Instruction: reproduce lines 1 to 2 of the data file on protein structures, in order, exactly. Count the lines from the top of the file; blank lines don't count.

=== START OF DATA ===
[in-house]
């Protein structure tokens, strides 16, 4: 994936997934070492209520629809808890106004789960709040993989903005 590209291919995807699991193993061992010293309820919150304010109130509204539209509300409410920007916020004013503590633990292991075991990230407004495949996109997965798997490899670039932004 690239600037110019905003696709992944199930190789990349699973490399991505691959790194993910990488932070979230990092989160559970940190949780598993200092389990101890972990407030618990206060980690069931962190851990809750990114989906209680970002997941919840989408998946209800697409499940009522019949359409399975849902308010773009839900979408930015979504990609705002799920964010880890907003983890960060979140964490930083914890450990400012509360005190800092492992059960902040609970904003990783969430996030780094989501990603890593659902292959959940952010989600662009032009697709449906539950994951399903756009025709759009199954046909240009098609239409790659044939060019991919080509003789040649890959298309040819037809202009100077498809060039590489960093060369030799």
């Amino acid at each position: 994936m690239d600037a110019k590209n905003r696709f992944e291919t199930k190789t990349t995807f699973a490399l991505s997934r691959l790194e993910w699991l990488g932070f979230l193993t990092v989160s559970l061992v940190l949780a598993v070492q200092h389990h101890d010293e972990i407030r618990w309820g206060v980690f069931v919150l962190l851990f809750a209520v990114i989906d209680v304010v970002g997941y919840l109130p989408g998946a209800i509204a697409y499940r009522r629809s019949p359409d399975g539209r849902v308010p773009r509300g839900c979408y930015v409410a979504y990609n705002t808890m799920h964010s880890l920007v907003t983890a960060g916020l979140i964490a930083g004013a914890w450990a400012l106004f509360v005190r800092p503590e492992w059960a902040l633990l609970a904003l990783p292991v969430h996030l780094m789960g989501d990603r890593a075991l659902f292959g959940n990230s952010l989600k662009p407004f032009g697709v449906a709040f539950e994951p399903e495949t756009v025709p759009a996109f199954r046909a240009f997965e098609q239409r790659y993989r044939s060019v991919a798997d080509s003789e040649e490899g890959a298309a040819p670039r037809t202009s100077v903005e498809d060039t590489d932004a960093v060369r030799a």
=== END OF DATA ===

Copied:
[in-house]
């Protein structure tokens, strides 16, 4: 994936997934070492209520629809808890106004789960709040993989903005 590209291919995807699991193993061992010293309820919150304010109130509204539209509300409410920007916020004013503590633990292991075991990230407004495949996109997965798997490899670039932004 690239600037110019905003696709992944199930190789990349699973490399991505691959790194993910990488932070979230990092989160559970940190949780598993200092389990101890972990407030618990206060980690069931962190851990809750990114989906209680970002997941919840989408998946209800697409499940009522019949359409399975849902308010773009839900979408930015979504990609705002799920964010880890907003983890960060979140964490930083914890450990400012509360005190800092492992059960902040609970904003990783969430996030780094989501990603890593659902292959959940952010989600662009032009697709449906539950994951399903756009025709759009199954046909240009098609239409790659044939060019991919080509003789040649890959298309040819037809202009100077498809060039590489960093060369030799």